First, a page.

There are no jobs on a dead planet. It’s a familiar slogan. But it’s also a powerful summation of why climate action has become core union business.
The need for an urgent transition to a socially and environmentally sustainable economy is clear. What unions are seeking to ensure is that this transition is a just one; one in which workers, and their families and communities, are not penalised or left behind.
To this end, the Victoria Trades Hall Council (VTHC) has released a comprehensive strategy for the construction of a new economy that is environmentally sustainable, democratic, and economically and socially just – with workers’ rights at its centre.
The report, Transition from Crisis: Victoria Trades Hall Council’s Just Transition & Economic Recovery Strategy, outlines the “huge opportunities” presented by a shift to a sustainable economy, and the many ways unions can advocate for climate change action while protecting their members.
It acknowledges that if workers, particularly in high-emissions industries, are to be properly engaged in the shift to a low-carbon economy, they must be confident that their voices will be heard and that governments will provide a clear roadmap for transitioning workers into new local industries.
The report contrasts political inaction on climate change with the response to COVID-19, arguing that when government “takes a problem seriously and commits to dealing with it, the finances to get the problem fixed can be found and the spending is supported by the general population”.
The trauma, disruption and dislocation caused by COVID-19 are unprecedented outside of war time. The response, with its restrictions of civil liberties and suppression of economic activity, has been necessary, proportionate to the threat, and largely accepted by the population.
The deep irony is that acting proportionately to deal with climate change would require none of those infringements of liberties and would produce an economic transformation that would leave Victorians better off. Hence, this strategy is not simply for a just transition but for an economic recovery and the reconstruction of Victoria.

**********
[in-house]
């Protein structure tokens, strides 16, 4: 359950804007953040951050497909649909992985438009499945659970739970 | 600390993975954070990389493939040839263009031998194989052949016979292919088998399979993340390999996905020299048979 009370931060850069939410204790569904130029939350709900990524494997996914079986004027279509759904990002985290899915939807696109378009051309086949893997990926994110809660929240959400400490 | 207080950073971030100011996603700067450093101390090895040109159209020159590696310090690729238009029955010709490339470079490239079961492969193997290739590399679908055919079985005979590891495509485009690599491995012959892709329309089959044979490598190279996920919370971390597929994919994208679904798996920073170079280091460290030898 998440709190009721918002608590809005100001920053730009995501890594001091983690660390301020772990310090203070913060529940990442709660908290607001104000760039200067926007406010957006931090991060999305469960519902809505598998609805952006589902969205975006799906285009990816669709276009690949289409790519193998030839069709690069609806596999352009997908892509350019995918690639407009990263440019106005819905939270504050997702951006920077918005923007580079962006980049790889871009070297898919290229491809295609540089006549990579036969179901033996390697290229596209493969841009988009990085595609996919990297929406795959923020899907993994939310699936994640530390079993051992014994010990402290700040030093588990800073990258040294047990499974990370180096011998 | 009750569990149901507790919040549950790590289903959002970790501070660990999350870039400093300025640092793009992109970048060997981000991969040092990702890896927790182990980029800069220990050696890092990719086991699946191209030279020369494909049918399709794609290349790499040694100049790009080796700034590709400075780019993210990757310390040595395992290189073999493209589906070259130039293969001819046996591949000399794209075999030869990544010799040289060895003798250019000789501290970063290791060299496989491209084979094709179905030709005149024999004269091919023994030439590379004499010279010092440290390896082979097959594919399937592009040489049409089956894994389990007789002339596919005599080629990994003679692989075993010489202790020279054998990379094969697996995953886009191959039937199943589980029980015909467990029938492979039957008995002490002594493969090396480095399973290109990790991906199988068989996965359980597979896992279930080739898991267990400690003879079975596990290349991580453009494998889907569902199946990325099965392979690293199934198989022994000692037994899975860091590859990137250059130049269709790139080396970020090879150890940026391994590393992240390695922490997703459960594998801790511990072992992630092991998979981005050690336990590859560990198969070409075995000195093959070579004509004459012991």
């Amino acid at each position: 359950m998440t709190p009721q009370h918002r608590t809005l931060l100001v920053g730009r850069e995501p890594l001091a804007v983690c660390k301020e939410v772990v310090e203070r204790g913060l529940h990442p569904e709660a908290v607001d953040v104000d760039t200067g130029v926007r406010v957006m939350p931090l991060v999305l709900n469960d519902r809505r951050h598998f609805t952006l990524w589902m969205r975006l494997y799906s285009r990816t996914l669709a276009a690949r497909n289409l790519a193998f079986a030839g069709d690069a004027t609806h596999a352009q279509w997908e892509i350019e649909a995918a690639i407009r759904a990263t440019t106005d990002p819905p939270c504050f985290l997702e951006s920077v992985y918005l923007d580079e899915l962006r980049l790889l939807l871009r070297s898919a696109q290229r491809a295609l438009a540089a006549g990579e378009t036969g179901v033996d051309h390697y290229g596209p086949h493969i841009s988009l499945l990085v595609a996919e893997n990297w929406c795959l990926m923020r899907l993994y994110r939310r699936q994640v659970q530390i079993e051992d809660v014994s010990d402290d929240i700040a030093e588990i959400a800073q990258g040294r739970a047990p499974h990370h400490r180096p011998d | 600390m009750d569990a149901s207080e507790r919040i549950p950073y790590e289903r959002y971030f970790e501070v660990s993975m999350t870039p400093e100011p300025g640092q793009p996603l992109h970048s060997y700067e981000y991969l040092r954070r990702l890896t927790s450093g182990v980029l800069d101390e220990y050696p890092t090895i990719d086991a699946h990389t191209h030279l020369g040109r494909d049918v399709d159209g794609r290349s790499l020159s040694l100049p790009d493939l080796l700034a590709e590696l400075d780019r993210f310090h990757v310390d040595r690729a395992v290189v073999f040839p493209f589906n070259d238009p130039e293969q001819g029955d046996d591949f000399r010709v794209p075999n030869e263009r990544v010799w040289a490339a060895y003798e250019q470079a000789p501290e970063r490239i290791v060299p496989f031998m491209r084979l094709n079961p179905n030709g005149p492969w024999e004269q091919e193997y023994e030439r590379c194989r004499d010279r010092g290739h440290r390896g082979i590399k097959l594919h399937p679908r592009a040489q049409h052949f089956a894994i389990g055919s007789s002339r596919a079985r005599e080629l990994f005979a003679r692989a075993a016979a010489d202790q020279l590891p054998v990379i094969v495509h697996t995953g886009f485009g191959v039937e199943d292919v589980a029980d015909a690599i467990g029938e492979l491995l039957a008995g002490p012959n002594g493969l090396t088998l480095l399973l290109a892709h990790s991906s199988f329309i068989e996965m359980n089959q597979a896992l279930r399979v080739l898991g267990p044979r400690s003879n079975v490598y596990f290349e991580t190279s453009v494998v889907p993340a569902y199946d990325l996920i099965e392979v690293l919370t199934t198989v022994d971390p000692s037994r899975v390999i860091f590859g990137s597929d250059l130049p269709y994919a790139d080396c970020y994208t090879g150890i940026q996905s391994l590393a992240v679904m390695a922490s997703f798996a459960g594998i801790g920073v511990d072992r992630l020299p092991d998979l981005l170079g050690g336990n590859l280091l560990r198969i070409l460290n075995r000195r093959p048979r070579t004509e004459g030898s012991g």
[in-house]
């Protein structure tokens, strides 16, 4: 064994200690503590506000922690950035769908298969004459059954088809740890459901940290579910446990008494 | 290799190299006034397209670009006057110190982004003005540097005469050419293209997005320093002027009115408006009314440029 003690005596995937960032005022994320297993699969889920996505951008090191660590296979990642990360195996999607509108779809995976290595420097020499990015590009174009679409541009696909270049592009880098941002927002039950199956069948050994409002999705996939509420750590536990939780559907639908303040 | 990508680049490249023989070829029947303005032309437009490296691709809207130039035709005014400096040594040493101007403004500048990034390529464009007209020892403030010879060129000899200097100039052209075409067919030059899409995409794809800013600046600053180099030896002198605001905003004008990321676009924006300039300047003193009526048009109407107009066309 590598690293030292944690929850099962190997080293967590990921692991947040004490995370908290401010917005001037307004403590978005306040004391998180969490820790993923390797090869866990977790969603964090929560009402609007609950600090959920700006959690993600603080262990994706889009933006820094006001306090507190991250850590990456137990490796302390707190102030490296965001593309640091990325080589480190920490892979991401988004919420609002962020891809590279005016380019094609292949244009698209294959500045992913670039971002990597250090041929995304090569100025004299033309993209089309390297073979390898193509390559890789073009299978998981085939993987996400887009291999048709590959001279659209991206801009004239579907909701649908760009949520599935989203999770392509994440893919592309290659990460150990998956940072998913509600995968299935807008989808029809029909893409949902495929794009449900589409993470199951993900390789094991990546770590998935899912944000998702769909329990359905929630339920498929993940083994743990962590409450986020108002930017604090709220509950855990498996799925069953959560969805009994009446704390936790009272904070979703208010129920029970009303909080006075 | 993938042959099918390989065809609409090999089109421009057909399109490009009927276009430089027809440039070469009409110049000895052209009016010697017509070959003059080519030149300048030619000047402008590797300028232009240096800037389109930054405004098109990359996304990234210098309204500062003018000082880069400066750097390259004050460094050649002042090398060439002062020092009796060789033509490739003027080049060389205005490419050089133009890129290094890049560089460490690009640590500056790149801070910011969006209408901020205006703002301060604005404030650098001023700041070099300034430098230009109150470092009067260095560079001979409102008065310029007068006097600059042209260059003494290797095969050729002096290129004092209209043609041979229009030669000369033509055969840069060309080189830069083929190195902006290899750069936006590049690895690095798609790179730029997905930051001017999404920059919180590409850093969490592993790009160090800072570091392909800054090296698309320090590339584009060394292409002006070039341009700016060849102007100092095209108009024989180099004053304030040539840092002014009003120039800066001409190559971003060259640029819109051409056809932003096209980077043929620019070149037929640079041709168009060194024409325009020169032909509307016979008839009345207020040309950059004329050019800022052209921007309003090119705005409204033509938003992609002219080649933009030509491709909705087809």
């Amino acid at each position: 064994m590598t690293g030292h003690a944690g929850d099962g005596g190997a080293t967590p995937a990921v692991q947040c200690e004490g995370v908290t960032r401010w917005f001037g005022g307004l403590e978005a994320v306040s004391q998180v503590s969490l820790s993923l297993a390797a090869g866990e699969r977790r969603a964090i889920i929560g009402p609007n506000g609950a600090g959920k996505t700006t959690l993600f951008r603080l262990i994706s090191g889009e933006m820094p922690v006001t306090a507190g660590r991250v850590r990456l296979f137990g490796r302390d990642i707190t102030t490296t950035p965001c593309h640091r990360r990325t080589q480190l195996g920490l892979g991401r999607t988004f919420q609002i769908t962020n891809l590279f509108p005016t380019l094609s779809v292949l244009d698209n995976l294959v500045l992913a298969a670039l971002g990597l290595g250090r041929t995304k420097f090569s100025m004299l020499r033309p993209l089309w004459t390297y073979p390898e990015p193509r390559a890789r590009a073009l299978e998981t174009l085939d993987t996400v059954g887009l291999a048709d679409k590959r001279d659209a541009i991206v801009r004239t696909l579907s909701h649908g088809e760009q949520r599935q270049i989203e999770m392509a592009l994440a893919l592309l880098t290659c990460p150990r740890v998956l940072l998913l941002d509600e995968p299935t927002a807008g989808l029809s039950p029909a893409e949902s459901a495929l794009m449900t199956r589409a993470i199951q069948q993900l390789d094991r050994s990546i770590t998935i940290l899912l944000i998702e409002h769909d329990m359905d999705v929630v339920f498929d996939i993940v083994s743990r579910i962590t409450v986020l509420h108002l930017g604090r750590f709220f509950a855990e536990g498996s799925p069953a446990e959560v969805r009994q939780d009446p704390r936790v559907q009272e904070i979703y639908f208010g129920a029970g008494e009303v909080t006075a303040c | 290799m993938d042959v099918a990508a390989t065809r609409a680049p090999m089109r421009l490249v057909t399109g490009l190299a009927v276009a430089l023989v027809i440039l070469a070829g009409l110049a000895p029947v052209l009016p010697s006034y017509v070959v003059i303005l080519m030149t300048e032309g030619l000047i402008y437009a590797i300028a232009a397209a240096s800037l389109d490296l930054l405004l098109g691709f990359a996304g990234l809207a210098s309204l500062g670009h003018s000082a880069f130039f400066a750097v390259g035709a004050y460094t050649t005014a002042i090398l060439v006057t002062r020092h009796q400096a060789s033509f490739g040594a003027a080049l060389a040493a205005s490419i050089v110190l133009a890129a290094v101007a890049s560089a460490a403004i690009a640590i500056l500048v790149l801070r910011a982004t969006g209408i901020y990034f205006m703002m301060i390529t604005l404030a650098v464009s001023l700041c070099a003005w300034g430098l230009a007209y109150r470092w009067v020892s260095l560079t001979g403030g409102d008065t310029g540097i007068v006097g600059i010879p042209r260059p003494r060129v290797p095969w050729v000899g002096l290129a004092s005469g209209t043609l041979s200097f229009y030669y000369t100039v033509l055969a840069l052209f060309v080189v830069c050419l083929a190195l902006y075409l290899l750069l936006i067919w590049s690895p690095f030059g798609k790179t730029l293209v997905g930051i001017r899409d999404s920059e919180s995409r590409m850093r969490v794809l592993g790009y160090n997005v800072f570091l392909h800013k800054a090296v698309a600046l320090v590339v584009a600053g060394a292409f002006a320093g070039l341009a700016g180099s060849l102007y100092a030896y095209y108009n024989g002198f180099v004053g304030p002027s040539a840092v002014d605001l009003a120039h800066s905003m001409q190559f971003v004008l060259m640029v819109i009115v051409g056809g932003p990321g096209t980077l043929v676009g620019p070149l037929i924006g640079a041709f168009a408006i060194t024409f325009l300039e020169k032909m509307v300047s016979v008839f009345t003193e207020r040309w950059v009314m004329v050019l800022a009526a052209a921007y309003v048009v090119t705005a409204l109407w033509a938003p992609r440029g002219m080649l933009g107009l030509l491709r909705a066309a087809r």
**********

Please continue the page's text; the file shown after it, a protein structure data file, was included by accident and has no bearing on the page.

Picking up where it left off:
‘We know that the threat of climate change is best met in ways that are deeply engrained in our movement – solidarity, collective action, respect for workers, a commitment to decent jobs and economic and social justice.’
The report is calling for the Victorian government to utilise what we have learnt from the COVID-19 response and continue to mobilise the resources we need, build on community spirit, and apply the same determination to tackling climate change, “based on hope and necessary action for a better world”.
In launching the strategy, Trades Hall secretary Luke Halikari said the union movement’s industrial campaigns have always been matched by a commitment to broader social, political and economic rights.
The VTHC’s Just Transitions report is built on 11 principles, including gender equality, social equity, new energy ownership models, and the involvement of our First Nations peoples.
The strategy offers detailed proposals – for example, a framework for the creation of an Australian offshore wind industry – with a focus on ensuring benefits flow to local communities and workers, while not ignoring the opportunities for Victoria and the nation more broadly.
The VTHC pledges to establish or support ‘just transitions committees’ to formulate policies and support individual unions, engage with environment organisations, and put pressure on national leaders to deliver a fair, ambitious and binding global climate policy in the public interest.
“We know that the threat of climate change is best met in ways that are deeply engrained in our movement – solidarity, collective action, respect for workers, a commitment to decent jobs and economic and social justice. We know, too, that unions must lead in the restructuring of the Australian and global economies necessary if we are to avoid catastrophic climate change,” says Halikari.
“As unionists, we know only too well what happens when economic restructuring occurs without unions to represent the interests of workers. … Making sure it is done well is exactly what Australia needs to break through the scepticism and doubt that a truly fair and sustainable economy is possible.”